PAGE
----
Five years on, the Startup Muster gets a 2023 reboot

James Riley
Editorial Director

Five years after its last report, the Startup Muster has been given a massive reboot with new funding support from the NSW government and the Atlassian Foundation to deliver the nation’s largest independent survey of the startup ecosystem in Australia.

From 2014 to 2018, the Startup Muster was an annual fixture on the Australian innovation calendar, providing rich data on the fortunes of startups in this country. It provided benchmark data about the health of the ecosystem across the heady days just prior to, and following, the Malcolm Turnbull ‘Ideas Boom’ that was the National Innovation and Science Agenda.

The Startup Muster provided a direct channel into the startup companies across Australia and across industries – from fintech’s to agritech’s and everything in between. It was, in the absence of other government formalised metrics, an annual snapshot of the health of how the ecosystem was performing.

Founder Murray Hurps, an entrepreneur, former Fishburners chieftain, and most recently the University of Technology Sydney’s director of entrepreneurship, says the rebooted 2023 Startup Muster report will shine a light on the progress of the startup community.

Startup Muster founder and UTS director of entrepreneurship Murray Hurps

In 2023, Mr Hurps has secured matched funding of $145,000 from the NSW government and from Atlassian to conduct another snapshot.

He is hopeful that the national survey will paint a picture of what is happening in the wake of the COVID-19 interruptions, and to highlight what’s working in the ecosystem, and where more attention needs to be applied.

The funding is modest. The survey is national. The Startup Muster has been most successful in mobilising the many parts of the national system to provide feedback – from universities to private accelerators to VCs to cooperative research centres to institutional researchers.

Mr Hurps has engaged as survey coordinator for 2023 Adam Spencer, the producer of the History of the Aussie Startup Ecosystem podcast series.

The 2023 report launches on October 30th and its organisers hope to answer questions ranging from how the experience of a startup founder today compares to 2018, and where startups are most active today compared to five years ago.

It will seek to understand how the challenges today differ, and what’s different about the supporting organisations and funding sources they use. Like previous surveys, it will hone-in on what skills are most important to them today and which are hardest to hire.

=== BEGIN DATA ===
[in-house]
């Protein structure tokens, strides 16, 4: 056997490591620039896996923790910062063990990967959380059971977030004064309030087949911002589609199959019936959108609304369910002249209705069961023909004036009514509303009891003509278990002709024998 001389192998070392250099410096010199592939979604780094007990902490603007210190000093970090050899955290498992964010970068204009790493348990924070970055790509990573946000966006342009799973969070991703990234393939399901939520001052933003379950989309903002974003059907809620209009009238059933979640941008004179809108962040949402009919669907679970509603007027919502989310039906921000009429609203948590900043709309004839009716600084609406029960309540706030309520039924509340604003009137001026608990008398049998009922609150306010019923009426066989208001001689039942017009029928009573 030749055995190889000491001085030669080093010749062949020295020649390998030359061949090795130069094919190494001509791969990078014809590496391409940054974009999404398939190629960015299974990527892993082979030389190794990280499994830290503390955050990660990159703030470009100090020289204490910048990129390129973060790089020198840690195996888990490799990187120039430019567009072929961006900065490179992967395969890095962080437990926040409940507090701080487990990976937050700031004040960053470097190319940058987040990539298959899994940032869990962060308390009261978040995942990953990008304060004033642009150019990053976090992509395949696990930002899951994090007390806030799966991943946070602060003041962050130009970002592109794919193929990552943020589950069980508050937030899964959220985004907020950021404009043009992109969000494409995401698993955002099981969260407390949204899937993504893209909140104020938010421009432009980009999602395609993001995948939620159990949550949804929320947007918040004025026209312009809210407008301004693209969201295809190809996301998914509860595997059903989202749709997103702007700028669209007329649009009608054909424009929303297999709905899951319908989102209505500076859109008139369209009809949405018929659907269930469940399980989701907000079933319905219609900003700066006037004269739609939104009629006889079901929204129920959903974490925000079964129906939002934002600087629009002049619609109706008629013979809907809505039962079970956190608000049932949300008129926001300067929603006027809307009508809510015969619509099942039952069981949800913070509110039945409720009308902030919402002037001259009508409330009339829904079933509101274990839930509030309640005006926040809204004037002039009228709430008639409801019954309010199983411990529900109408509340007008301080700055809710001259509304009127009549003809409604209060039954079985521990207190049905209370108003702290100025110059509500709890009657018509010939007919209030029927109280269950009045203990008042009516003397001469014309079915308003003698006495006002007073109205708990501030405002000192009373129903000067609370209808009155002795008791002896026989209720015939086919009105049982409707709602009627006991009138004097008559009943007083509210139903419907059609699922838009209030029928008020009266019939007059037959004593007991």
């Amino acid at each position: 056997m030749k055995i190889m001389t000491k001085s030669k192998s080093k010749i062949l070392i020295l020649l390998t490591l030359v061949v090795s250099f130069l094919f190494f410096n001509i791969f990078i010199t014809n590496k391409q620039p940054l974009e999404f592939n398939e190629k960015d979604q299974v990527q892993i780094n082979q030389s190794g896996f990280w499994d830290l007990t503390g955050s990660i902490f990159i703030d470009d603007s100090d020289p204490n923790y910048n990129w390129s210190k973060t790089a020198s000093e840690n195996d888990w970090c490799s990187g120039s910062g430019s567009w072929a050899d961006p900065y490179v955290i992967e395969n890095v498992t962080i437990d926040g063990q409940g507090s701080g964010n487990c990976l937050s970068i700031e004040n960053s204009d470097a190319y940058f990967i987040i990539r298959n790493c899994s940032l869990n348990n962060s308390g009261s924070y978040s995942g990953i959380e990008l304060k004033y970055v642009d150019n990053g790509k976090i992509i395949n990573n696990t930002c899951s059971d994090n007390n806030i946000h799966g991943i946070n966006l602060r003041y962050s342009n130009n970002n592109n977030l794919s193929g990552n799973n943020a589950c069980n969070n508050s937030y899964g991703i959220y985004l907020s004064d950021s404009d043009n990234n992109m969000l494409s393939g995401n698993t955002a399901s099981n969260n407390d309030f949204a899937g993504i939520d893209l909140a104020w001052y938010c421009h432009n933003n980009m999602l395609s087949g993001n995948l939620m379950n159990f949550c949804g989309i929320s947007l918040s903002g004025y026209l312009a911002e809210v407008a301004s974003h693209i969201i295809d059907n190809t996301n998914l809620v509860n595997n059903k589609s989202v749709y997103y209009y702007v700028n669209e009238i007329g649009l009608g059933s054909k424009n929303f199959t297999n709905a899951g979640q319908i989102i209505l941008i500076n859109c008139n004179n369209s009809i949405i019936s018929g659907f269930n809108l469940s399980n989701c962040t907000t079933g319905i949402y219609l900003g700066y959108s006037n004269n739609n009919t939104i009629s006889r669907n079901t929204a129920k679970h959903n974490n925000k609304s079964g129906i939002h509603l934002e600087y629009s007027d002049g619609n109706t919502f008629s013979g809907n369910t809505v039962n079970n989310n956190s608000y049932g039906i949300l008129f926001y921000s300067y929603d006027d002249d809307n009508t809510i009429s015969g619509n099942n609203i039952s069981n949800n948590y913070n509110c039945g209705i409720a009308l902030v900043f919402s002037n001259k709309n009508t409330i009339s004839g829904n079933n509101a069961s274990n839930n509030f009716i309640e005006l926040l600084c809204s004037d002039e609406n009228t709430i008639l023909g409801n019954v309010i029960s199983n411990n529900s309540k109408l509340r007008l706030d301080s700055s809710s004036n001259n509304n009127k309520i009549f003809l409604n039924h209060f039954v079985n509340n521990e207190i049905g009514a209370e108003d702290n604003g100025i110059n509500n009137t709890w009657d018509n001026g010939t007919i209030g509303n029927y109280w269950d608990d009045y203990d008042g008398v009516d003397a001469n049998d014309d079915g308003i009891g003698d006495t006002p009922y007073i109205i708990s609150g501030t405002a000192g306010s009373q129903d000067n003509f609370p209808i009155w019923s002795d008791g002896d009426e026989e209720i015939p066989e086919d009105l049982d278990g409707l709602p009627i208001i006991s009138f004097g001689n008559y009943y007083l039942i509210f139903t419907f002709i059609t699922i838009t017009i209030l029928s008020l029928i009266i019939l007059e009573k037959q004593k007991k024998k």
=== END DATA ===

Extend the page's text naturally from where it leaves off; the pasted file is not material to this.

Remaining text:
InnovationAus is a big supporter of this program and hugely impressed that it has scratched out enough funding to make a return. (Congratulations to both the NSW government and the Atlassian Foundation for taking the plunge.)

This is a community driven survey. And in the absence of any real effort from the government to build metrics that can help inform policy and funding decisions, it is a hugely important resource.

The Startup Muster does not work without active community support, specifically in encouraging local startups and ecosystem supporters to participate in its survey. The data will lead the way, but it needs the input of participants.

Mr Hurps has been doing this too long to pre-empt the data. He is just looking forward to whatever surprises it delivers. Then action can be taken on whatever the survey reveals.

“On October 30, it will be exactly five years since the 2018 report came out,” Mr Hurps said. “Good data is both surprising and actionable – and if I could tell you now what we will see, then it probably wouldn’t be worth running the survey.”

“I am mostly looking forward to the surprises. I can assume that the pandemic was terrible to many founders because they have told me it has been terrible,” he said.

“And I assume it has been terrible for accelerators and for incubators and everyone else that the pandemic has affected.

“But wouldn’t it be nice to hear from people how things have changed? I am really hoping that there will be things in [the survey] that finds we are doing surprisingly well in this area, or we are surprisingly good at this.”

“That would be great,” Mr Hurps said. The point, he says, is that it is a national survey – but no-one will get the benefit unless everyone gets involved.

As the survey is designed, the Startup Muster team is looking for input. If you have ideas about what questions should be asked, go to

Get involved. This is an opportunity. You can visit the Startup Muster website for details.

Do you know more? Contact James Riley via Email.

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